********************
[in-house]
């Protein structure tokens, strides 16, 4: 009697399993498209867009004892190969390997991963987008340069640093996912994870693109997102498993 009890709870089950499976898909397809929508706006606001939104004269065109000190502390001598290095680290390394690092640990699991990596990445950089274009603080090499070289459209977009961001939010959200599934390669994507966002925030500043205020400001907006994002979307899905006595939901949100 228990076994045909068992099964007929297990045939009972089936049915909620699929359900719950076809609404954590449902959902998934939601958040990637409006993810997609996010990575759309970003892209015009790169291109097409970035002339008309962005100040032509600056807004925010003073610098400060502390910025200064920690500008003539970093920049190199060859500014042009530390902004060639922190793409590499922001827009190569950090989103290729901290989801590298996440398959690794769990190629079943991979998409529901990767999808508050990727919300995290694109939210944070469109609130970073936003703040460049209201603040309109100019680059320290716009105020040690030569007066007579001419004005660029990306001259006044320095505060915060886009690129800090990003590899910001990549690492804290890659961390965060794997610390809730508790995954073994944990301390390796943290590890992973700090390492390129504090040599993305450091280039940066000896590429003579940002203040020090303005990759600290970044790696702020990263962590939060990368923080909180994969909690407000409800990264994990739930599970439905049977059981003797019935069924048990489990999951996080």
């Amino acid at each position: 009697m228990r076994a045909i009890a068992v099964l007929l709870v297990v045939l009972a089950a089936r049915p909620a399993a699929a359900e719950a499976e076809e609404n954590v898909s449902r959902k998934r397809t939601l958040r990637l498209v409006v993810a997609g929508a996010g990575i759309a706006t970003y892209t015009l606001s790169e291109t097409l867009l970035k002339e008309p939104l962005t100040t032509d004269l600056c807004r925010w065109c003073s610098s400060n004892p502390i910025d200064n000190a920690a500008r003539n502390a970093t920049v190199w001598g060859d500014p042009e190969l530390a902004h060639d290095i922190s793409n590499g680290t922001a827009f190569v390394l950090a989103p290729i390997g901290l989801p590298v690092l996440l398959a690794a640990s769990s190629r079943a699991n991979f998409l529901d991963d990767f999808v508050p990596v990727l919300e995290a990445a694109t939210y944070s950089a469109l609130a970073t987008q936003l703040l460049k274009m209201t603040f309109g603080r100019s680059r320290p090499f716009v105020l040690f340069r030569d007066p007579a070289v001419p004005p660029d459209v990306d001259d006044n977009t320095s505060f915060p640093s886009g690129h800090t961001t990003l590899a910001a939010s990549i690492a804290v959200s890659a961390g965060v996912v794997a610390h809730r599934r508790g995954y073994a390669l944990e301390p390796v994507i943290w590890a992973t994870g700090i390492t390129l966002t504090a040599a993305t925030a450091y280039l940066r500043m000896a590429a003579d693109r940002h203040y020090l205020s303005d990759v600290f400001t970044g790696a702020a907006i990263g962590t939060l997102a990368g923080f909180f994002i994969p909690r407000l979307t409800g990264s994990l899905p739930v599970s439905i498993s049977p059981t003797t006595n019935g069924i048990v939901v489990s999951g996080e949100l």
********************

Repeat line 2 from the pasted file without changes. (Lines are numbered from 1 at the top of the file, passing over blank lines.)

């Protein structure tokens, strides 16, 4: 009697399993498209867009004892190969390997991963987008340069640093996912994870693109997102498993 009890709870089950499976898909397809929508706006606001939104004269065109000190502390001598290095680290390394690092640990699991990596990445950089274009603080090499070289459209977009961001939010959200599934390669994507966002925030500043205020400001907006994002979307899905006595939901949100 228990076994045909068992099964007929297990045939009972089936049915909620699929359900719950076809609404954590449902959902998934939601958040990637409006993810997609996010990575759309970003892209015009790169291109097409970035002339008309962005100040032509600056807004925010003073610098400060502390910025200064920690500008003539970093920049190199060859500014042009530390902004060639922190793409590499922001827009190569950090989103290729901290989801590298996440398959690794769990190629079943991979998409529901990767999808508050990727919300995290694109939210944070469109609130970073936003703040460049209201603040309109100019680059320290716009105020040690030569007066007579001419004005660029990306001259006044320095505060915060886009690129800090990003590899910001990549690492804290890659961390965060794997610390809730508790995954073994944990301390390796943290590890992973700090390492390129504090040599993305450091280039940066000896590429003579940002203040020090303005990759600290970044790696702020990263962590939060990368923080909180994969909690407000409800990264994990739930599970439905049977059981003797019935069924048990489990999951996080």